Kills a process. You are prompted for the process ID and the signal to send to it.

n

Changes the number of displayed processes. You are prompted to enter the number.

u

Sorts the list by user.

M

Sorts the list by memory usage.

P

Sorts the list by CPU usage.

q

Terminates the utility and returns to the shell prompt.

21.1.3. Using the System Monitor Tool

The Processes tab of the System Monitor tool allows you to view, search for, change the priority of, and kill processes from the graphical user interface.

To start the System Monitor tool from the command line, type gnome-system-monitor at a shell prompt. The System Monitor tool appears. Alternatively, if using the GNOME desktop, press the Super key to enter the Activities Overview, type System Monitor and then press Enter. The System Monitor tool appears. The Super key appears in a variety of guises, depending on the keyboard and other hardware, but often as either the Windows or Command key, and typically to the left of the Spacebar.

Click the Processes tab to view the list of running processes.

Figure 21.1. System Monitor — Processes

The Processes tab of the System Monitor application.

For each listed process, the System Monitor tool displays its name (Process Name), current status (Status), percentage of the CPU usage (% CPU), nice value (Nice), process ID (ID), memory usage (Memory), the channel the process is waiting in (Waiting Channel), and additional details about the session (Session). To sort the information by a specific column in ascending order, click the name of that column. Click the name of the column again to toggle the sort between ascending and descending order.

By default, the System Monitor tool displays a list of processes that are owned by the current user. Selecting various options from the View menu allows you to:

  • view only active processes,
  • view all processes,
  • view your processes,
  • view process dependencies,

Additionally, two buttons enable you to:

  • refresh the list of processes,
  • end a process by selecting it from the list and then clicking the End Process button.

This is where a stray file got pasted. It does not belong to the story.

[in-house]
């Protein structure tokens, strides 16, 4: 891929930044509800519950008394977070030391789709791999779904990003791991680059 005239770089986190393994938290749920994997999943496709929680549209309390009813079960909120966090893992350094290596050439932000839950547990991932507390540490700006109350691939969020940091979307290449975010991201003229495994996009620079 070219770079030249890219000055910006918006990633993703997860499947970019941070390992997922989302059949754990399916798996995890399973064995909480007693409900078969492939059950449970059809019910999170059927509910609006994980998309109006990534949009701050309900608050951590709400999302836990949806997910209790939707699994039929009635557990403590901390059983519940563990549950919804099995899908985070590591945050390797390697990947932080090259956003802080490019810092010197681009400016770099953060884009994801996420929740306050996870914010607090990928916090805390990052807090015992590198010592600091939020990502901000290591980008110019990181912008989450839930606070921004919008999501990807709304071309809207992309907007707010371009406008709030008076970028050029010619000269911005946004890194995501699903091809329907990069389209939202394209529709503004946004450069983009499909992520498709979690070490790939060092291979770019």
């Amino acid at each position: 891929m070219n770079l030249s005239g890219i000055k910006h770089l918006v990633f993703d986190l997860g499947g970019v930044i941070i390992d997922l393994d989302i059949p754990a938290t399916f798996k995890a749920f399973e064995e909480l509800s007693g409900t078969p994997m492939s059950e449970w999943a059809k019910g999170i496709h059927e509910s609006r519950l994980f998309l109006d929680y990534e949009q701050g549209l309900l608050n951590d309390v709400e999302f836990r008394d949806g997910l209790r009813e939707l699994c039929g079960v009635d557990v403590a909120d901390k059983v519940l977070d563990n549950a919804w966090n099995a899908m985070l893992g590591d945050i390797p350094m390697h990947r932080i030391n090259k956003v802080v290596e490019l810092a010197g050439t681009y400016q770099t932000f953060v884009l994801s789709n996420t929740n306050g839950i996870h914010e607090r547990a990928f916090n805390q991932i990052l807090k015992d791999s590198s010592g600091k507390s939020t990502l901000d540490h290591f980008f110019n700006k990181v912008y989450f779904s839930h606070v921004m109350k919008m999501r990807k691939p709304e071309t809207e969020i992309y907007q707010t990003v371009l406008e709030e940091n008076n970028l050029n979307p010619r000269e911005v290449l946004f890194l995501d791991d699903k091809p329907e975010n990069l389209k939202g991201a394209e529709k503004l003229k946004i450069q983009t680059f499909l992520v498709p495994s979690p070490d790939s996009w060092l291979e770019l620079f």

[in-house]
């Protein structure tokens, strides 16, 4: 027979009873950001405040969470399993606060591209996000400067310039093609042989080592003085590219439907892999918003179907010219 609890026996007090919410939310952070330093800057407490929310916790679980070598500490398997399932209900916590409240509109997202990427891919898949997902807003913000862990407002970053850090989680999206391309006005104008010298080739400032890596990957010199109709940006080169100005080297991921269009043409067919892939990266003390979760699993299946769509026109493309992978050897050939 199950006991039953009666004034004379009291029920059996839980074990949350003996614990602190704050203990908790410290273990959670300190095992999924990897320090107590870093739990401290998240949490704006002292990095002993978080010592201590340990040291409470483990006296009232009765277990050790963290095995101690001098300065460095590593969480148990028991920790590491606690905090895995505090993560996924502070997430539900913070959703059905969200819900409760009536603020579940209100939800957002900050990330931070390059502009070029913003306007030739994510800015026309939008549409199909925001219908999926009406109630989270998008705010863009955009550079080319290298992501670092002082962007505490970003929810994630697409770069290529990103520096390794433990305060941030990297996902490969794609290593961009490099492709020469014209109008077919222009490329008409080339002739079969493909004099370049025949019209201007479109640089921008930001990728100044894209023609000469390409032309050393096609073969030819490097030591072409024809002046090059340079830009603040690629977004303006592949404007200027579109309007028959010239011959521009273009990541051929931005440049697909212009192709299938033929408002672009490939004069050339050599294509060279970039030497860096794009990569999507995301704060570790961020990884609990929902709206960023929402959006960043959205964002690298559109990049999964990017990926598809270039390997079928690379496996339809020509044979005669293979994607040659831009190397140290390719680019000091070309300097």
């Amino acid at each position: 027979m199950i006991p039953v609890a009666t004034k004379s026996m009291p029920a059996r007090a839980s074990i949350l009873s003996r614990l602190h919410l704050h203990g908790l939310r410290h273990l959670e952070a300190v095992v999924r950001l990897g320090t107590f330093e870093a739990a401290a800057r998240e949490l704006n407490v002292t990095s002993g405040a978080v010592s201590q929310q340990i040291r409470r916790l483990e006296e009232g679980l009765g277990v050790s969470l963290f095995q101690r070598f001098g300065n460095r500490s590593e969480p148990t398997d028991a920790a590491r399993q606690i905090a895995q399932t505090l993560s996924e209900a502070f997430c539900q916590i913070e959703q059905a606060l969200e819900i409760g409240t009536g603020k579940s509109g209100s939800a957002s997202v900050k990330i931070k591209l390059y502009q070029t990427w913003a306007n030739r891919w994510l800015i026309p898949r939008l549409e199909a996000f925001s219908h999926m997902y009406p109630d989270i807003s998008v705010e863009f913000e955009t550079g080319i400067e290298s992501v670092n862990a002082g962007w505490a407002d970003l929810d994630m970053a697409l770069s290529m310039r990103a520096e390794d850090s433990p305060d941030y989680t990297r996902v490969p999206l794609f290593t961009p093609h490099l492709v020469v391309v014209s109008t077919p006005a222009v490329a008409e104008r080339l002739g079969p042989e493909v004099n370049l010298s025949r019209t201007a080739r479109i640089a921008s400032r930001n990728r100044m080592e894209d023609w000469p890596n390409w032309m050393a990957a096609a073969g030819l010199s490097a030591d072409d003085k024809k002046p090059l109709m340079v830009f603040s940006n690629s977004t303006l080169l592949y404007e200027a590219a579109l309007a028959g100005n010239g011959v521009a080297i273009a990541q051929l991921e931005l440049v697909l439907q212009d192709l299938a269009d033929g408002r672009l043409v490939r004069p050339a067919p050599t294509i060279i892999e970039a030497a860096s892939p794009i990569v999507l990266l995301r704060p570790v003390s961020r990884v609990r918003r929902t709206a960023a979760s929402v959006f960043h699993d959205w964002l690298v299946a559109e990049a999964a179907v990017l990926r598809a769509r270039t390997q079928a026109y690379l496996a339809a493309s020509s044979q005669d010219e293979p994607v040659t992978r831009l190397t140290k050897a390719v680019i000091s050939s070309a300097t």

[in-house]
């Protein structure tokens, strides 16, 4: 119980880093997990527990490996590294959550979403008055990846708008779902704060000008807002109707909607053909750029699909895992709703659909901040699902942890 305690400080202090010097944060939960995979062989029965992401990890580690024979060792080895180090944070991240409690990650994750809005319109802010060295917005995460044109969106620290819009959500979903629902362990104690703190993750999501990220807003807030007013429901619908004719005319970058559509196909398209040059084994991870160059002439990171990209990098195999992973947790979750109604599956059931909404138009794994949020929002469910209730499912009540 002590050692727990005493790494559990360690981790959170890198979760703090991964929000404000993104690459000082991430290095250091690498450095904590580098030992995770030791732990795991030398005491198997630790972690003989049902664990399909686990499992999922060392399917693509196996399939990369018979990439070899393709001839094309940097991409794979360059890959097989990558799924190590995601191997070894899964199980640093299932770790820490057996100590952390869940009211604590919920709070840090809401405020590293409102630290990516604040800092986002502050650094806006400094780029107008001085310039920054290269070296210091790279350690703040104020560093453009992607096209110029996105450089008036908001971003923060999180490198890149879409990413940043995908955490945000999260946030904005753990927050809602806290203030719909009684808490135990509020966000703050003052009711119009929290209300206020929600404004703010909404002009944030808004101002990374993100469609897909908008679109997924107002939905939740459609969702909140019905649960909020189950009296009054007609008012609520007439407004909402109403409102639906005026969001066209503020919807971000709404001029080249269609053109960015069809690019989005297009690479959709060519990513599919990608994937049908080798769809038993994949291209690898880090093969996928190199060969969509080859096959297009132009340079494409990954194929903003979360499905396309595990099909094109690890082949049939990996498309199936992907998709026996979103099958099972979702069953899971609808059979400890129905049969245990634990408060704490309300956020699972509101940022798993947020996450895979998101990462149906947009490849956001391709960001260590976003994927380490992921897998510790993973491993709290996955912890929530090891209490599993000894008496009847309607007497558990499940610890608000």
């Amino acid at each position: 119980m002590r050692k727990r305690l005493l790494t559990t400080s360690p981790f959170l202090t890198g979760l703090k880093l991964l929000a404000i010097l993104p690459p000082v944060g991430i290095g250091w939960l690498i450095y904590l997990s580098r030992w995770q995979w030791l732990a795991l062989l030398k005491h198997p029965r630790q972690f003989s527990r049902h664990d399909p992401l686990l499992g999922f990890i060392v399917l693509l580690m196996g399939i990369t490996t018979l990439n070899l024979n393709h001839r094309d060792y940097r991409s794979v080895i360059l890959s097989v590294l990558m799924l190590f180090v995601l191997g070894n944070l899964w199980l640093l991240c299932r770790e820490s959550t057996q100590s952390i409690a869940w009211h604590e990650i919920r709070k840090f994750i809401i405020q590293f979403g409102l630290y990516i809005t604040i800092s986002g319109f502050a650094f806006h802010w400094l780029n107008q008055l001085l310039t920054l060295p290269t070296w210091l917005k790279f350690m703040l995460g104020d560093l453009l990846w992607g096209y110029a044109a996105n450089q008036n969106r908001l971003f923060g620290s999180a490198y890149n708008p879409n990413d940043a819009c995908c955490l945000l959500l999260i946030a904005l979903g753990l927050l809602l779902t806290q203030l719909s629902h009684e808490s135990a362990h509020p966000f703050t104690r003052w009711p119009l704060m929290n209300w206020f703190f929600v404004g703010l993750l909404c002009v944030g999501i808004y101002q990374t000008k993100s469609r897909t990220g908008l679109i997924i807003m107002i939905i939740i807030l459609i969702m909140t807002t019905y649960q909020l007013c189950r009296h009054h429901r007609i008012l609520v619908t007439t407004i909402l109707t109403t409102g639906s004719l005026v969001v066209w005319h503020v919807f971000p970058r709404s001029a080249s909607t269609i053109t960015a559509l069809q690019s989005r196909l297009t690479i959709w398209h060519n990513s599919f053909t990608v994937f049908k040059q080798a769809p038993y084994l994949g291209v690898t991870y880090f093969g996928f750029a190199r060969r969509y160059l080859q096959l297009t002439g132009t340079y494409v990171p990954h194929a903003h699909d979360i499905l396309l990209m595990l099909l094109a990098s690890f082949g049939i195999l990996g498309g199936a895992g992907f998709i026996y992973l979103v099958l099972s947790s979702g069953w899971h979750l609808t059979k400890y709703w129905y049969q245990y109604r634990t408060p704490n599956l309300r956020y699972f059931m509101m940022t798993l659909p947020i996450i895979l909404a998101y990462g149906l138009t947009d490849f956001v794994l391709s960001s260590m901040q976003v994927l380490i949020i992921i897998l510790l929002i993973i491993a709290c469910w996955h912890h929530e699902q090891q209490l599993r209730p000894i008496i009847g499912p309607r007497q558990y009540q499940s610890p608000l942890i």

21.2. Viewing Memory Usage

21.2.1. Using the free Command

The free command allows you to display the amount of free and used memory on the system. To do so, type the following at a shell prompt:

free

The free command provides information about both the physical memory (Mem) and swap space (Swap). It displays the total amount of memory (total), as well as the amount of memory that is in use (used), free (free), shared (shared), sum of buffers and cached (buff/cache), and available (available). For example:

~]$ free
       total    used    free   shared buff/cache  available
Mem:    1016800   727300    84684    3500   204816   124068
Swap:    839676    66920   772756

By default, free displays the values in kilobytes. To display the values in megabytes, supply the -m command line option:

free -m

For instance:

~]$ free -m
       total    used    free   shared buff/cache  available
Mem:      992     711     81      3     200     120
Swap:      819     65     754

For a complete list of available command line options, see the free(1) manual page.

21.2.2. Using the System Monitor Tool

The Resources tab of the System Monitor tool allows you to view the amount of free and used memory on the system.

To start the System Monitor tool from the command line, type gnome-system-monitor at a shell prompt. The System Monitor tool appears. Alternatively, if using the GNOME desktop, press the Super key to enter the Activities Overview, type System Monitor and then press Enter. The System Monitor tool appears. The Super key appears in a variety of guises, depending on the keyboard and other hardware, but often as either the Windows or Command key, and typically to the left of the Spacebar.

Click the Resources tab to view the system’s memory usage.

Figure 21.2. System Monitor — Resources

The Resources tab of the System Monitor application.

In the Memory and Swap History section, the System Monitor tool displays a graphical representation of the memory and swap usage history, as well as the total amount of the physical memory (Memory) and swap space (Swap) and how much of it is in use.

21.3. Viewing CPU Usage

21.3.1. Using the System Monitor Tool

The Resources tab of the System Monitor tool allows you to view the current CPU usage on the system.

To start the System Monitor tool from the command line, type gnome-system-monitor at a shell prompt. The System Monitor tool appears. Alternatively, if using the GNOME desktop, press the Super key to enter the Activities Overview, type System Monitor and then press Enter. The System Monitor tool appears. The Super key appears in a variety of guises, depending on the keyboard and other hardware, but often as either the Windows or Command key, and typically to the left of the Spacebar.